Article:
Delay-Continuances

Do you and your lawyer need a delay--a continuance being the legal term here.

Good planning in advance of scheduling trial helps avoid the need for delay later on. 

Keep in mind, the closer to trial when you ask for a delay, the less likely you might get one.  Your military defense lawyer should already be aware of this.

As a military defense lawyer I have found that the main reasons for delay closer to trial are because the prosecution itself has not been doing their job efficiently.  It's not uncommon for prosecutors to wait until a week or two before beginning their case preparation.  At that point you and your military defense counsel can expect a flurry of "new" discovery.  It's not new, it's just the prosecution's lack of diligence makes it just then provided--have your military defense lawyer hold their feet to the fire on this.  Don't be shy about asking for delay and putting the blame where it lies!

But, you are preparing for trial, you conclude that a continuance is necessary, you request a continuance, and you lay out all the possible reasoning consistent with the Miller factors---denied.

Please don't don't let your lawyer do this as two military defense counsel did.

Unfortunately, however, the defense counsels did not respect the judge's ruling and in an astounding show of contempt, tried to force the judge to reverse himself by their unilateral withdrawal from the proceedings, on the apparent pretext that they were not prepared. They did not voir dire the members; challenge any member, even peremptorily; make an opening statement; object to a single prosecution exhibit; cross-examine a single prosecution witness; object to a single prosecution question; present a defense case; participate in preparation of instructions to the members; make closing argument; object to clearly objectionable prosecution aggravation evidence; present any matter in extenuation and mitigation; and, most glaringly, they permitted appellant to make a very damaging and rambling unsworn statement without any apparent coaching or counselling whatsoever.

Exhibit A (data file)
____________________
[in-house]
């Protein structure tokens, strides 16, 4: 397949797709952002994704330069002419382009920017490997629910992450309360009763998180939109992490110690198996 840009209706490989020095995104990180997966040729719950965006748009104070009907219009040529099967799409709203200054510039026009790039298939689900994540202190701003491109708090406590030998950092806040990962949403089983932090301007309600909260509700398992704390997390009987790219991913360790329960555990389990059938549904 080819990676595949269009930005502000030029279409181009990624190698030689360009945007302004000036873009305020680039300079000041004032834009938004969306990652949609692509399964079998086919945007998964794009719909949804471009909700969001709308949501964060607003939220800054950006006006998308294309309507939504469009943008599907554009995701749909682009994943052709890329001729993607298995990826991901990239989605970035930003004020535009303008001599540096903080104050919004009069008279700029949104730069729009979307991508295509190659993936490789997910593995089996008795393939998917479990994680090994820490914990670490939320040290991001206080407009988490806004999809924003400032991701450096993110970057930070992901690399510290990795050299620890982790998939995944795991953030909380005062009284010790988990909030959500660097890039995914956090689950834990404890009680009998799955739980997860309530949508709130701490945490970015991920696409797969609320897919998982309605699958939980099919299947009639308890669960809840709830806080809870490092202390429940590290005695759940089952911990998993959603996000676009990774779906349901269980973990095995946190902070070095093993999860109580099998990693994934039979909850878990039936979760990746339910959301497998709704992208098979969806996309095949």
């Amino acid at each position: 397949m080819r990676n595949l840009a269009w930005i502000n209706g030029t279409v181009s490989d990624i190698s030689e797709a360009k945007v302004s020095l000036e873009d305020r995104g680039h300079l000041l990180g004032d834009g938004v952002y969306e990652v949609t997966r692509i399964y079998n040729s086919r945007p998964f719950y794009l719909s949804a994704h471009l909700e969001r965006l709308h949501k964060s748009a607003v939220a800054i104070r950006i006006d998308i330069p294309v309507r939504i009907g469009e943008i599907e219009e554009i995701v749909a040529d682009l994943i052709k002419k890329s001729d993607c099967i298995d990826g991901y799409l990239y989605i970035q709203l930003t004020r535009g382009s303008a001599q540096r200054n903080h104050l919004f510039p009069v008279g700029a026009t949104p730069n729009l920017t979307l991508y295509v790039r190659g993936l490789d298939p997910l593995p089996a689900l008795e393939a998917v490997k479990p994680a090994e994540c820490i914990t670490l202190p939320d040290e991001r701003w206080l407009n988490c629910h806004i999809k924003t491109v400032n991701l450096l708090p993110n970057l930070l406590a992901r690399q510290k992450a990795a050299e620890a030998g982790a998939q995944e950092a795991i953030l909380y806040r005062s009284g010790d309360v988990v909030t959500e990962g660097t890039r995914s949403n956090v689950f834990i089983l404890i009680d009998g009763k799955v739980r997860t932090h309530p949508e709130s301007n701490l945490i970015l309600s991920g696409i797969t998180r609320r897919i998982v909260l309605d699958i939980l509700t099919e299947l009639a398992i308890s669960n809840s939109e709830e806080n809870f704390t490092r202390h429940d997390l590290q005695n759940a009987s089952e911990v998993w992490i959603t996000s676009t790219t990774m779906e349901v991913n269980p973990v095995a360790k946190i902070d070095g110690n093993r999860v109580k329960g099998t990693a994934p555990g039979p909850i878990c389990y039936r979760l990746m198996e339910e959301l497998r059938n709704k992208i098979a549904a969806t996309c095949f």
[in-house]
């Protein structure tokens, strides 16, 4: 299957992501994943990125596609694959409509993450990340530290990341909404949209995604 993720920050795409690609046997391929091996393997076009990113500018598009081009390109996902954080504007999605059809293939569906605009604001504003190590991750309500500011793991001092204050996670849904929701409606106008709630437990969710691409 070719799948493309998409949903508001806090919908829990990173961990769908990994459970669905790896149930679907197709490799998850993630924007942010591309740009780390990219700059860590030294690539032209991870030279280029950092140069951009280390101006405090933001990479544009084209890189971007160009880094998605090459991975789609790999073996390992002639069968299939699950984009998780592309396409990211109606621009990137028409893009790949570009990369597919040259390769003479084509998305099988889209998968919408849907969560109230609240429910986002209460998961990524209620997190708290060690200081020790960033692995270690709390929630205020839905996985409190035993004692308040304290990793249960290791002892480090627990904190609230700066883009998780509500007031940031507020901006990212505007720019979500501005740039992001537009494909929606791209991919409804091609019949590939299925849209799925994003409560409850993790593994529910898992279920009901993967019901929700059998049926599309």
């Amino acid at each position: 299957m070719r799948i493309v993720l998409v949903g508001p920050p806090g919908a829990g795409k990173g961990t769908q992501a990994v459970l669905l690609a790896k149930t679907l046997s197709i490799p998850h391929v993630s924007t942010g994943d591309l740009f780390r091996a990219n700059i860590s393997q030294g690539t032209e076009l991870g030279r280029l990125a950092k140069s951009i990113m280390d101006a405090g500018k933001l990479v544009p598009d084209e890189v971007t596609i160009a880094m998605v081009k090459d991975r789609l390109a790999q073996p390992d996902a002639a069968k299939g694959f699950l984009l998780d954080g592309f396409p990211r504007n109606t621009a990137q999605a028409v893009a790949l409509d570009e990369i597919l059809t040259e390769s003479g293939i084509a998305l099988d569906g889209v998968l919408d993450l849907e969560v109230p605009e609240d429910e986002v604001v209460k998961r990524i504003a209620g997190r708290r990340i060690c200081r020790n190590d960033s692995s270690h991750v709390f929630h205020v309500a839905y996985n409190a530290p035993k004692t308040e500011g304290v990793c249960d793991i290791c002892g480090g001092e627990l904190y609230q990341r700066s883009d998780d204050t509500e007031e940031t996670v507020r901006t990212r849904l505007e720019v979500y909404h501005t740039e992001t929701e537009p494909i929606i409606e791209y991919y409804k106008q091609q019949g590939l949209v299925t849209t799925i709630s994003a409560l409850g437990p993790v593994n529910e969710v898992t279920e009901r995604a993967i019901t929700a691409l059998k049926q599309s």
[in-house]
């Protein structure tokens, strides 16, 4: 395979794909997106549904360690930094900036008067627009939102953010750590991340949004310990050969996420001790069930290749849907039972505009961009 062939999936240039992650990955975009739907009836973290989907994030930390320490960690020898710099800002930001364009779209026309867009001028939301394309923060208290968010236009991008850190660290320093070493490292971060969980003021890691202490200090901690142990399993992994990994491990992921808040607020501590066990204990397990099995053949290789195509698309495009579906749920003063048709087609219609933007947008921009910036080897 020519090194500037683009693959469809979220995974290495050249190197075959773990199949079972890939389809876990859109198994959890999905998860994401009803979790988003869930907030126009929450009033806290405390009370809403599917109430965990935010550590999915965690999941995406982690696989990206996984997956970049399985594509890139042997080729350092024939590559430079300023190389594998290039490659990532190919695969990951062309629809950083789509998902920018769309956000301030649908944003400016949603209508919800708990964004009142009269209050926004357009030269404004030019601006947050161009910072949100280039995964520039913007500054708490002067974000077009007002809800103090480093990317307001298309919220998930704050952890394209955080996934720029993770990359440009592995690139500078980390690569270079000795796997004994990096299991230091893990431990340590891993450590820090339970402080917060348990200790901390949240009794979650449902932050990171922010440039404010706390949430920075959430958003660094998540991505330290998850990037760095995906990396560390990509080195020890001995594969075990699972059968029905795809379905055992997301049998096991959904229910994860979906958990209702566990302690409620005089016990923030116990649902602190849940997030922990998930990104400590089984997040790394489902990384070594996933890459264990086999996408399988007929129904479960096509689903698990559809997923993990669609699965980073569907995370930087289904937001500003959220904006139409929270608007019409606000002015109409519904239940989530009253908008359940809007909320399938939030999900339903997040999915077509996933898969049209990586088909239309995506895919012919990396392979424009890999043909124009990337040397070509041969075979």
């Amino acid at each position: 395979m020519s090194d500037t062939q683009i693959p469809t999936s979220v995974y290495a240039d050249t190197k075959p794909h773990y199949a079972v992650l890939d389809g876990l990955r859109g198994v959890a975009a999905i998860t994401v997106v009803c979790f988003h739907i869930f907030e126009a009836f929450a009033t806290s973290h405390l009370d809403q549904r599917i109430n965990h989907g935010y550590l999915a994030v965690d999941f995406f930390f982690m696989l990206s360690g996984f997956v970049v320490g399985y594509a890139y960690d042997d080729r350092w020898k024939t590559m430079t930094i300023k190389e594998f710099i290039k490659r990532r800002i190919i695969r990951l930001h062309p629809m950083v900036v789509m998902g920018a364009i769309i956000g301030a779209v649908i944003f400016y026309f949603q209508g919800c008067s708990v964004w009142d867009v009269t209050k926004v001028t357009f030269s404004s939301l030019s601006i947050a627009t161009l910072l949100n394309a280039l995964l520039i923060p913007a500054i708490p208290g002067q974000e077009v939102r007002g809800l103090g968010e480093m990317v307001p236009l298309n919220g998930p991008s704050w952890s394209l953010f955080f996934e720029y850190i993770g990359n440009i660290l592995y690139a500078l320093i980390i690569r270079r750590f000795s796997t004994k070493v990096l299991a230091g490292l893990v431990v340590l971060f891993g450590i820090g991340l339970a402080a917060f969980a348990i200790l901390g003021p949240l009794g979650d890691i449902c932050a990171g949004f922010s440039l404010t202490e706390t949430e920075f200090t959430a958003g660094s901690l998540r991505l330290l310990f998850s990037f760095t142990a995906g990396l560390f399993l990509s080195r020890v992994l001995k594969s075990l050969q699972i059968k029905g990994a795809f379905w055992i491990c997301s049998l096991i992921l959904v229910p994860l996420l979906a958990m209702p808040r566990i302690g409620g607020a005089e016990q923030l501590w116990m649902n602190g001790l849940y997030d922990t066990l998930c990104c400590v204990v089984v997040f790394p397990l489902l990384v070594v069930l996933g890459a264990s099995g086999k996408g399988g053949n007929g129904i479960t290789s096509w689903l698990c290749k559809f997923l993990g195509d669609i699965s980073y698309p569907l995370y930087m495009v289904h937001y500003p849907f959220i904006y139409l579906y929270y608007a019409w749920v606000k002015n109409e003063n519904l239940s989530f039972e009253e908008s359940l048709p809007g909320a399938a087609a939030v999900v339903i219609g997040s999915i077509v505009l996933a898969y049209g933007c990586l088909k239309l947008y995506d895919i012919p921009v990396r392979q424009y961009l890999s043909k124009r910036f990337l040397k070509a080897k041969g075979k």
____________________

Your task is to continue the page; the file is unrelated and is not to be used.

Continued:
United States v. Galinato, 28 M.J. 1049, 1989 CMR LEXIS 488 (N-M.C.M.R. 1989).

In United States v. Miller, 47 M.J. 352 (C.A.A.F. 1997), and United States v. Weisbeck, 50 M.J. 461, 464 (1999), the CAAF set out a non-exclusive list of factors that a military judge should examine when deciding to grant or deny a continuance (either for the defense or the prosecution)

  1.  Surprise.
  2. Nature of the Evidence.
  3. Timeliness.
  4. Substitute Testimony or Evidence.
  5. Availability of Witness or Evidence Requested.
  6. Length of Continuance.
  7. Prejudice to Opponent.
  8. Prior Continuances.
  9. Good Faith of Moving Party.
  10. Reasonable Diligence of Moving Party.
  11. Possible Impact on the Verdict.
  12. Prior Notice.

 See also Francis A. Gilligan & Frederic J. Lederer, Court-Martial Procedure § 18-32.00, at 704 (1991).

A careful military defense counsel will make sure that they have very good explanations for each of the above points.  Keep in mind, that some lawyers gain a reputation for always wanting delay and being less than reasonably prepared--they are the ones who will likely have a hard time addressing items 9 and 10 above.

I'm not a Boy Scout, but I remember to be prepared.

Contact me for a free consultation on your case, and we can discuss how I can help you in your Article 32, trial, or appeal.